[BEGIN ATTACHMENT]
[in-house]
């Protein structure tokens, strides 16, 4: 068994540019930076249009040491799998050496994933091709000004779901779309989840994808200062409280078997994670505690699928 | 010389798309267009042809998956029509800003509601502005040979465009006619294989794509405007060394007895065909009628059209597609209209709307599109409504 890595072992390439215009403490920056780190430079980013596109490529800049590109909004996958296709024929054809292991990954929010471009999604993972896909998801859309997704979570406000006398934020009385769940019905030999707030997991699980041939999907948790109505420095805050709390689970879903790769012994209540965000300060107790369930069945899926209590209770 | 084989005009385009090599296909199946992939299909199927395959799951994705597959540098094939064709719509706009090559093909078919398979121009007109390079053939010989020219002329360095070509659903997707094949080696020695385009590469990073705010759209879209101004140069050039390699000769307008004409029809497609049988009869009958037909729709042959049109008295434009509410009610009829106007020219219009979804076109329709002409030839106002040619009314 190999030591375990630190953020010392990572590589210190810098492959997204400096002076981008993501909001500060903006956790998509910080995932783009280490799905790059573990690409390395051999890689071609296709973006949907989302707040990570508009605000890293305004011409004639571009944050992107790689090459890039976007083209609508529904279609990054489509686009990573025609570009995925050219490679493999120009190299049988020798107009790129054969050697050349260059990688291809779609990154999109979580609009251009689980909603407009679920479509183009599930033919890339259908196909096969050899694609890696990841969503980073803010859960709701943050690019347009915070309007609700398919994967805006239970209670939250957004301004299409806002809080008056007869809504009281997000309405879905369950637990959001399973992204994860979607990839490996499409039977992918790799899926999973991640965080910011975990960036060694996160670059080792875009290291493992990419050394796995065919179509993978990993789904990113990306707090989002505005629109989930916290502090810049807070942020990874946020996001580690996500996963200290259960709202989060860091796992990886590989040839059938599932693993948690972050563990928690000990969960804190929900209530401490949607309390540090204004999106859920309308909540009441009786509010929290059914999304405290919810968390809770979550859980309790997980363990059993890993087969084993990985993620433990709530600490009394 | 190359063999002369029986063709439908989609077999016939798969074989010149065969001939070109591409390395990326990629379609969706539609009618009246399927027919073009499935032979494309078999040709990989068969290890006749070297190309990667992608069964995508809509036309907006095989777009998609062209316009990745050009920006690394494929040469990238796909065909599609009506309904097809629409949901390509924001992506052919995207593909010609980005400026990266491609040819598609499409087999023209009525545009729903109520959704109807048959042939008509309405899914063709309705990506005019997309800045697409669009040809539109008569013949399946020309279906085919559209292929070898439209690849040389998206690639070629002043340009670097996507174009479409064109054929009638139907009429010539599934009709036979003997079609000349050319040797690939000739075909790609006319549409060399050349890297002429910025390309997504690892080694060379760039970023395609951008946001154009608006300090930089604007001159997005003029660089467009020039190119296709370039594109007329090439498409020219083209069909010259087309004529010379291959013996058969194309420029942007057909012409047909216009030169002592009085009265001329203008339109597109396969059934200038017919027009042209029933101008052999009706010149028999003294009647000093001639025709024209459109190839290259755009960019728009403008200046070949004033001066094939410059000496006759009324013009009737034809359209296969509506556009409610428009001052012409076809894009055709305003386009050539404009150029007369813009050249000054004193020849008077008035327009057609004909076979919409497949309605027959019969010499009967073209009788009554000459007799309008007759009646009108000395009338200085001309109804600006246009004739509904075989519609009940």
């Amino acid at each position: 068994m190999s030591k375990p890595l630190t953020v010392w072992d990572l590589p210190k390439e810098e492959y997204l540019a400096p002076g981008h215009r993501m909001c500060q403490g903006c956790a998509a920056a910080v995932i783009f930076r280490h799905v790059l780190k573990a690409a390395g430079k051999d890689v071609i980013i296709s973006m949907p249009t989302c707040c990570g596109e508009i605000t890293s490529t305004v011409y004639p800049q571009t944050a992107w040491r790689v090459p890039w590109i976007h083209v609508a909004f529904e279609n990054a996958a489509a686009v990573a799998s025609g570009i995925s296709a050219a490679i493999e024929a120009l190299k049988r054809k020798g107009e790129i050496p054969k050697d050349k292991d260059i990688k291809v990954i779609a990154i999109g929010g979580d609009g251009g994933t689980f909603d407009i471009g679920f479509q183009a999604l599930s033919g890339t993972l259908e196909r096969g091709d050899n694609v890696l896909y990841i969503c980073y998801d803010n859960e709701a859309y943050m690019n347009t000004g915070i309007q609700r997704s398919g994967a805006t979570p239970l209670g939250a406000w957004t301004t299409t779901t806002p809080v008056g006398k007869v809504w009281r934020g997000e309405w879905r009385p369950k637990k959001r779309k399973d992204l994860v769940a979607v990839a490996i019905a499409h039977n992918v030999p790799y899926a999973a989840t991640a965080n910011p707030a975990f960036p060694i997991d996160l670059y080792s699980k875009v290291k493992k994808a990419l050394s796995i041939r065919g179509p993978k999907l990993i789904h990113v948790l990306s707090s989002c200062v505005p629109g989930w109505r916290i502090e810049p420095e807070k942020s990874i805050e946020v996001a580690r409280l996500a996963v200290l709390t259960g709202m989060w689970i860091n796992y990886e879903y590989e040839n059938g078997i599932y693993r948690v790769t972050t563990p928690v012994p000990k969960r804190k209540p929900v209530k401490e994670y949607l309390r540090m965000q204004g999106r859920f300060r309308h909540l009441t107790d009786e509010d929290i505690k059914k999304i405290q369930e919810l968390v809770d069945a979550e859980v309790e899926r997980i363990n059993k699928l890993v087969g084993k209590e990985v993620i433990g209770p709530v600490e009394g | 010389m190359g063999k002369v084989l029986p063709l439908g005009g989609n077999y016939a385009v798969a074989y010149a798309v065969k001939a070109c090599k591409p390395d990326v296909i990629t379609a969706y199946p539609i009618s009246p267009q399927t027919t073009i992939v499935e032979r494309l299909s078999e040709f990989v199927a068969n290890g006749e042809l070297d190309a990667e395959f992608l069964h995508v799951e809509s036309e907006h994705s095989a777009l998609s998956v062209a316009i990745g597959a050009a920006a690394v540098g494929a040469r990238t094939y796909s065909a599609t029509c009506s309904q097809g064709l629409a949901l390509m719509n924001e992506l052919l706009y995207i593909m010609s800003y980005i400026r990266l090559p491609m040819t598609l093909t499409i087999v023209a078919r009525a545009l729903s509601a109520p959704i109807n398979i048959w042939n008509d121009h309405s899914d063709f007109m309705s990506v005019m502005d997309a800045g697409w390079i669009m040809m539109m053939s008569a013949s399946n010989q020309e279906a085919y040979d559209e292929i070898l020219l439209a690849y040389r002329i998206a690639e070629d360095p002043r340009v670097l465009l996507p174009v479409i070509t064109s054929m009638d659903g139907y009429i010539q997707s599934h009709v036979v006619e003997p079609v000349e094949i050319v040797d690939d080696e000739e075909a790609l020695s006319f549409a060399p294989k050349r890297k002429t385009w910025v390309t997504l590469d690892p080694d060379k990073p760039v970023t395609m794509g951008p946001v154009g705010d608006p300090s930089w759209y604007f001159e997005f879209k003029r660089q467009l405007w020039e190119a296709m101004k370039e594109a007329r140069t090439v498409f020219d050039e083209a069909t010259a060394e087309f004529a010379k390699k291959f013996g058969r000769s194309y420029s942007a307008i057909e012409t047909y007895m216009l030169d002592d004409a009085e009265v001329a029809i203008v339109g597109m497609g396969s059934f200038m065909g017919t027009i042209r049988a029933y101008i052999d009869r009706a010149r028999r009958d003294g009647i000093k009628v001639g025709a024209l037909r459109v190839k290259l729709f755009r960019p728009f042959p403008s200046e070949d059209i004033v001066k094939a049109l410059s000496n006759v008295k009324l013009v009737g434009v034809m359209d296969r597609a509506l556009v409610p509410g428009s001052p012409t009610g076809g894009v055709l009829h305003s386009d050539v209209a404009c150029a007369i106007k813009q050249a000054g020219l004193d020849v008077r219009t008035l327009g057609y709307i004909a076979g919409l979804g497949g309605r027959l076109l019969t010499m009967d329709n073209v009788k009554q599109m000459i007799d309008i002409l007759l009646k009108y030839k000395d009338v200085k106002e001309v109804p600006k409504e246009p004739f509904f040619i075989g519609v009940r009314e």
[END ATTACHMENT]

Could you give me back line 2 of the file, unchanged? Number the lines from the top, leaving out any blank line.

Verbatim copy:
């Protein structure tokens, strides 16, 4: 068994540019930076249009040491799998050496994933091709000004779901779309989840994808200062409280078997994670505690699928 | 010389798309267009042809998956029509800003509601502005040979465009006619294989794509405007060394007895065909009628059209597609209209709307599109409504 890595072992390439215009403490920056780190430079980013596109490529800049590109909004996958296709024929054809292991990954929010471009999604993972896909998801859309997704979570406000006398934020009385769940019905030999707030997991699980041939999907948790109505420095805050709390689970879903790769012994209540965000300060107790369930069945899926209590209770 | 084989005009385009090599296909199946992939299909199927395959799951994705597959540098094939064709719509706009090559093909078919398979121009007109390079053939010989020219002329360095070509659903997707094949080696020695385009590469990073705010759209879209101004140069050039390699000769307008004409029809497609049988009869009958037909729709042959049109008295434009509410009610009829106007020219219009979804076109329709002409030839106002040619009314 190999030591375990630190953020010392990572590589210190810098492959997204400096002076981008993501909001500060903006956790998509910080995932783009280490799905790059573990690409390395051999890689071609296709973006949907989302707040990570508009605000890293305004011409004639571009944050992107790689090459890039976007083209609508529904279609990054489509686009990573025609570009995925050219490679493999120009190299049988020798107009790129054969050697050349260059990688291809779609990154999109979580609009251009689980909603407009679920479509183009599930033919890339259908196909096969050899694609890696990841969503980073803010859960709701943050690019347009915070309007609700398919994967805006239970209670939250957004301004299409806002809080008056007869809504009281997000309405879905369950637990959001399973992204994860979607990839490996499409039977992918790799899926999973991640965080910011975990960036060694996160670059080792875009290291493992990419050394796995065919179509993978990993789904990113990306707090989002505005629109989930916290502090810049807070942020990874946020996001580690996500996963200290259960709202989060860091796992990886590989040839059938599932693993948690972050563990928690000990969960804190929900209530401490949607309390540090204004999106859920309308909540009441009786509010929290059914999304405290919810968390809770979550859980309790997980363990059993890993087969084993990985993620433990709530600490009394 | 190359063999002369029986063709439908989609077999016939798969074989010149065969001939070109591409390395990326990629379609969706539609009618009246399927027919073009499935032979494309078999040709990989068969290890006749070297190309990667992608069964995508809509036309907006095989777009998609062209316009990745050009920006690394494929040469990238796909065909599609009506309904097809629409949901390509924001992506052919995207593909010609980005400026990266491609040819598609499409087999023209009525545009729903109520959704109807048959042939008509309405899914063709309705990506005019997309800045697409669009040809539109008569013949399946020309279906085919559209292929070898439209690849040389998206690639070629002043340009670097996507174009479409064109054929009638139907009429010539599934009709036979003997079609000349050319040797690939000739075909790609006319549409060399050349890297002429910025390309997504690892080694060379760039970023395609951008946001154009608006300090930089604007001159997005003029660089467009020039190119296709370039594109007329090439498409020219083209069909010259087309004529010379291959013996058969194309420029942007057909012409047909216009030169002592009085009265001329203008339109597109396969059934200038017919027009042209029933101008052999009706010149028999003294009647000093001639025709024209459109190839290259755009960019728009403008200046070949004033001066094939410059000496006759009324013009009737034809359209296969509506556009409610428009001052012409076809894009055709305003386009050539404009150029007369813009050249000054004193020849008077008035327009057609004909076979919409497949309605027959019969010499009967073209009788009554000459007799309008007759009646009108000395009338200085001309109804600006246009004739509904075989519609009940």